Directed by Sabaah Jordan & Damon Davis
A first-hand look at how the murder of one teenage boy became the last straw for a community under siege. Whose Streets? is a story of love, loss, conflict, and ambition; the journey of everyday people turned freedom fighters, whose lives intertwined with a burgeoning national movement for black liberation. This is a film for all of America – it provides insight into the unseen reality of racism, the role of media in conflict, state-sanctioned violence, and militarized policing – but at its core it is Ferguson’s story, it is our cry of “enough is enough”.
Chicken & Egg Pictures grantees chosen for the Art of Nonfiction Fellowship:
Kirsten Johnson works as a director and a cinematographer. Her most recent work as a cinematographer appears in Citizenfour, Born to Fly: Elizabeth Streb vs Gravity, and The Wound and the Gift. Her work was featured in Academy Award®-nominated The Invisible War. She shared the 2010 Sundance Documentary Competition Cinematography Award with Laura Poitras for The Oath. She shot the Tribeca Film Festival 2008 Documentary winner, Pray the Devil Back to Hell. Her cinematography is featured in Farenheit 9/11, Academy Award®-nominated Asylum, Emmy®-winning Ladies First, and Sundance premiere documentaries, A Place at the Table, This Film Is Not Yet Rated, American Standoff, and Derrida. Deadline, (co-directed with Katy Chevigny), premiered at Sundance in 2004, was broadcast on primetime NBC, and won the Thurgood Marshall Award.
Kirsten received the Chicken & Egg Pictures Celebration Award, supported by the Ravenal Foundation, in 2014.
Chicken & Egg Pictures grantees chosen for the inaugural Bertha Foundation Fellowship:
Directed by Sahra Mosawi
Chicken & Egg Pictures will begin accepting submissions for the Accelerator Lab for first and second-time filmmakers on Monday, October 11. There is one deadline for the 2016 Open Call: Wednesday, November 9, 2016, 5:00 PM EST. The application fee is $35.
The Accelerator Lab is focused on identifying and supporting women non-fiction directors who are first and second-time filmmakers. This program brings together ten projects helmed by first or second-time directors, with a special focus on underrepresented voices.
Each participant will receive a two-part grant for the production of a film, to be developed over the course of a 12-month program. All ten participants will come together at various points over the course of a year for an intensive period of mentorship and workshops with industry experts, creatively fusing the art and craft of filmmaking with best practices and peer-to-peer support.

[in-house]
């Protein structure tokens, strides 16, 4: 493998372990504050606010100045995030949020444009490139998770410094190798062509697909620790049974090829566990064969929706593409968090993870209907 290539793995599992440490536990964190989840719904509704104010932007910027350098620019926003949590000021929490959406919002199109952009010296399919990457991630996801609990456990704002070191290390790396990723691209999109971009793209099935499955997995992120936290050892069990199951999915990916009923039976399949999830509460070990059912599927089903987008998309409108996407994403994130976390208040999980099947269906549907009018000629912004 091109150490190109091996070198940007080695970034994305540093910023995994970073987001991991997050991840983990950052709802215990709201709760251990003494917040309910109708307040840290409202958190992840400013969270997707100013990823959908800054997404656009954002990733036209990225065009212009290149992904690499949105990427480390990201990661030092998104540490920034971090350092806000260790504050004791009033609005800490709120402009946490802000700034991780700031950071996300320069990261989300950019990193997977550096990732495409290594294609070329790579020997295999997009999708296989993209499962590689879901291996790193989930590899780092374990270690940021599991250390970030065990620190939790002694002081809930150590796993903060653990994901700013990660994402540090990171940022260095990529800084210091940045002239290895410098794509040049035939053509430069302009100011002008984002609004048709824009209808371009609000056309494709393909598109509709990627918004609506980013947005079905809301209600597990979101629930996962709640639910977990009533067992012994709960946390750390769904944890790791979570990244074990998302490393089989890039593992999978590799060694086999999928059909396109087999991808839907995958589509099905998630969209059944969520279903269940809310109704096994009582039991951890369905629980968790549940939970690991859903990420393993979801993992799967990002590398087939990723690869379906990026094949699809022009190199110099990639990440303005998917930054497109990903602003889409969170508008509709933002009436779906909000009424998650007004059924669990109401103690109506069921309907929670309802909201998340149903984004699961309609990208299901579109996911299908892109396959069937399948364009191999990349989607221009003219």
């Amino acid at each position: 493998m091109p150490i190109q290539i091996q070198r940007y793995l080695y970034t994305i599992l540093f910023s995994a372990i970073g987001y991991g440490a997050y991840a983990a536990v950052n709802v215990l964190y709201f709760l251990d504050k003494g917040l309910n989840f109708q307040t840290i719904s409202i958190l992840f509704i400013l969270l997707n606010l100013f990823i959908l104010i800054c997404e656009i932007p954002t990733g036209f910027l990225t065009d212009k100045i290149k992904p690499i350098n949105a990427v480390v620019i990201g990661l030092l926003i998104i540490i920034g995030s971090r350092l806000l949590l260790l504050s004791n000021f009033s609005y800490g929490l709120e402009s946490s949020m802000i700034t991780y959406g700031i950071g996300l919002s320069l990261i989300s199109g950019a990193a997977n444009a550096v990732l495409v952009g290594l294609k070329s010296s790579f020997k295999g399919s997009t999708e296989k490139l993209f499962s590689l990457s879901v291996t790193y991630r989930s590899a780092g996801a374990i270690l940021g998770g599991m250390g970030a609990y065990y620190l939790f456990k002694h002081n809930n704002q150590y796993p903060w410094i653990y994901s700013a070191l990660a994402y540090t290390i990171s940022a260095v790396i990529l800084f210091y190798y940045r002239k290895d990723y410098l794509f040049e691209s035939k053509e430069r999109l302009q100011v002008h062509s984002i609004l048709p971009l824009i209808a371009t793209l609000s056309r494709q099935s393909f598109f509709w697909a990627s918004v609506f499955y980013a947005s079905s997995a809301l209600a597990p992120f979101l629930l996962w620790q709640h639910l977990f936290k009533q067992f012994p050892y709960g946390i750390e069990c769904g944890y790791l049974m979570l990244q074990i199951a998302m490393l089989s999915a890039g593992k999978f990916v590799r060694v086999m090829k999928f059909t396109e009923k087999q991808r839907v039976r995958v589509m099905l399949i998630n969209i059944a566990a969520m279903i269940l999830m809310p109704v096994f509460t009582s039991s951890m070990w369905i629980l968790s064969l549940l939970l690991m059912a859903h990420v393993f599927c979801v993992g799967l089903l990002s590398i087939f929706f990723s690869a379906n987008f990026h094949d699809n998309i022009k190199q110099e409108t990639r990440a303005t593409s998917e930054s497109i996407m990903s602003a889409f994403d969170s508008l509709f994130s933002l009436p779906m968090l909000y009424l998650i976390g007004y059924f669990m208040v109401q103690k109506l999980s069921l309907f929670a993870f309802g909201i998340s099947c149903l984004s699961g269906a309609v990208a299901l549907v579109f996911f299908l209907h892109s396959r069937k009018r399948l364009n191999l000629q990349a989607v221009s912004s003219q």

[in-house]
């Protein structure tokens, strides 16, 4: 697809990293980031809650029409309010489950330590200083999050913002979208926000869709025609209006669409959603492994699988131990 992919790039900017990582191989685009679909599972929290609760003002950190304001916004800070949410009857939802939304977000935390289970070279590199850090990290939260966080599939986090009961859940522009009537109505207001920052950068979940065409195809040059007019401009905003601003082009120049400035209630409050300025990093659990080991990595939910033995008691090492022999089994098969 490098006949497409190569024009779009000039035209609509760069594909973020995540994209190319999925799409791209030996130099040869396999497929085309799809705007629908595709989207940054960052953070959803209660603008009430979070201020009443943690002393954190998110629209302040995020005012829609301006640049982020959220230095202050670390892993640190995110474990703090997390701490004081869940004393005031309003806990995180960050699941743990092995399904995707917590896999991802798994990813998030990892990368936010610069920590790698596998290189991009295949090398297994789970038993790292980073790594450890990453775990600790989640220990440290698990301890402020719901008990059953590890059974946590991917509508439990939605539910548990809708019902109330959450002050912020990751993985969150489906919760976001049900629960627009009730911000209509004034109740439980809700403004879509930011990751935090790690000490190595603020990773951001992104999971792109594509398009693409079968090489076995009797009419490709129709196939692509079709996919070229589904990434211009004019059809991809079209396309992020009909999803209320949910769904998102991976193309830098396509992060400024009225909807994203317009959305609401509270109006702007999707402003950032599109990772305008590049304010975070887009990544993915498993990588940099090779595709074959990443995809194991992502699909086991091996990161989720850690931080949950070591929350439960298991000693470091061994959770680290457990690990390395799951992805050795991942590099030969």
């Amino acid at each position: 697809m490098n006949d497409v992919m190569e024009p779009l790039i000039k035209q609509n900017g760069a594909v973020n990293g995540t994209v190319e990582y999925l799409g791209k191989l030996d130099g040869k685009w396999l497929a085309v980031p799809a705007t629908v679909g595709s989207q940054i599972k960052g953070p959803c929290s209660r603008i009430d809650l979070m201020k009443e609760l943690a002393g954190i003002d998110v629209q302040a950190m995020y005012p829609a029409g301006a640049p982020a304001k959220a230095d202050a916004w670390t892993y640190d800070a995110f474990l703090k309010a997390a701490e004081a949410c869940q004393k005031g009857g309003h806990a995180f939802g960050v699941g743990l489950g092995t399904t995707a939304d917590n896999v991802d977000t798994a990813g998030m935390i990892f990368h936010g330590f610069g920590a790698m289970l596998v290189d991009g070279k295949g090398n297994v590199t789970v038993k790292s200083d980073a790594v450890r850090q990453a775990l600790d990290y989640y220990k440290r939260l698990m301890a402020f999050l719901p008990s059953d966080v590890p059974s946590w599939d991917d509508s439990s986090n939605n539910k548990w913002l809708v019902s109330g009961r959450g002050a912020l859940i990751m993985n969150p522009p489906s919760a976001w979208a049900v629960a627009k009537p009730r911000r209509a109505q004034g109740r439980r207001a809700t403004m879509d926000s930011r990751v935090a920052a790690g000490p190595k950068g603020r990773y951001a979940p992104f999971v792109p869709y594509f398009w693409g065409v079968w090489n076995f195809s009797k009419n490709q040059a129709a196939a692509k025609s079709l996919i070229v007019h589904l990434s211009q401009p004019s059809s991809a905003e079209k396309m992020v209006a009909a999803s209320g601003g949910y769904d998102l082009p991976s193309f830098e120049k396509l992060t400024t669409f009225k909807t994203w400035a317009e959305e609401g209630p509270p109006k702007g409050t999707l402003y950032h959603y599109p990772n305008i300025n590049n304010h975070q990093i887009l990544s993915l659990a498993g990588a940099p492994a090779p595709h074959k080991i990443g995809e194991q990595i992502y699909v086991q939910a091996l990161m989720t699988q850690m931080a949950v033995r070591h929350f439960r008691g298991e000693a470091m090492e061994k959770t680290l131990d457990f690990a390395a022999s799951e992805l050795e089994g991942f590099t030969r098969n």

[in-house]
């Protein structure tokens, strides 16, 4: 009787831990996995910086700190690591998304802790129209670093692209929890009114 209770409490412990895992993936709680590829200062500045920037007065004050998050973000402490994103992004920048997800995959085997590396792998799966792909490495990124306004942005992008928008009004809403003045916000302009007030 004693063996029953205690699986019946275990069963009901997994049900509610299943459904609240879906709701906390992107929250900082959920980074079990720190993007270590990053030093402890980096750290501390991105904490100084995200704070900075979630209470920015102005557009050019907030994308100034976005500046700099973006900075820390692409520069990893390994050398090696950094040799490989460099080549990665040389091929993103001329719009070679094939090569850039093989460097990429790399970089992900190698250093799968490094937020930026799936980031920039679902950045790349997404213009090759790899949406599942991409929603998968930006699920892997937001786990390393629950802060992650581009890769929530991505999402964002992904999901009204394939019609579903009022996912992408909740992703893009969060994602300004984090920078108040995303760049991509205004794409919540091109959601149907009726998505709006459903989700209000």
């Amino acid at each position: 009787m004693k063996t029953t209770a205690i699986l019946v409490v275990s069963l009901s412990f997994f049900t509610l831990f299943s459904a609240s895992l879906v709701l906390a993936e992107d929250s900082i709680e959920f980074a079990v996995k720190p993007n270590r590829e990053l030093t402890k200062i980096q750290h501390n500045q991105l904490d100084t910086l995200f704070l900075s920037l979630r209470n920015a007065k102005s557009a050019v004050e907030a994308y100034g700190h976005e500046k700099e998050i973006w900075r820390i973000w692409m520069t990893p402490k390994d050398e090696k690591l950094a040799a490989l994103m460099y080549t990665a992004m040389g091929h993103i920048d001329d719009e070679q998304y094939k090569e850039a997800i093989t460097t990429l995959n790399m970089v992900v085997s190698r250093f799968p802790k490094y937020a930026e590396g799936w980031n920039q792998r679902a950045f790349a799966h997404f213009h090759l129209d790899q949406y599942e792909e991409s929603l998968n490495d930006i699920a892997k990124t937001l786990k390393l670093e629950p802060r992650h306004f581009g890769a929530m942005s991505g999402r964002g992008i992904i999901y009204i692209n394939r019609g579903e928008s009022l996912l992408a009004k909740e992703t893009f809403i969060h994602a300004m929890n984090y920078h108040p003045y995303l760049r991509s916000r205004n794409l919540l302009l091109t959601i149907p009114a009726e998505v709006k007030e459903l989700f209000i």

To read more about the program and the application guidelines and criteria, as well as our Frequently Asked Questions, visit our Programs page. The 2016 application questions are available for download as a Word document here.
We are excited to announce the Chicken & Egg Pictures 2015 Open Call. Since 2005, Chicken & Egg Pictures has awarded almost $4 million in grants and 5,200 hours of mentorship to over 180 films. We are interested in films that tackle human rights, social justice, and environmental issues in a nuanced, original, and compelling way. We look for new voices, powerful stories, and filmmakers who are committed to working in tandem with social movements.
This year’s Open Call marks the launch of a new program: Chicken & Egg Pictures’ Accelerator Lab for first and second-time filmmakers. To determine your eligibility to apply, please see our Guidelines & Criteria, as well as our Frequently Asked Questions. The Accelerator Lab is focused on identifying and supporting a diverse group of women nonfiction directors who are first and second-time filmmakers, with the aim of helping them break into the documentary film world, keep on track within the industry’s pipeline, build toward sustainable and successful careers, and tell the most powerful and impactful stories they can. These priorities apply to this 2015 Open Call only.
Applications will be accepted beginning Monday, May 11, 2015. There is one deadline for the 2015 Open Call: Tuesday, June 10, 2015, 5:00 PM EDT. The application fee is $35. All applicants will be notified by late November 2015.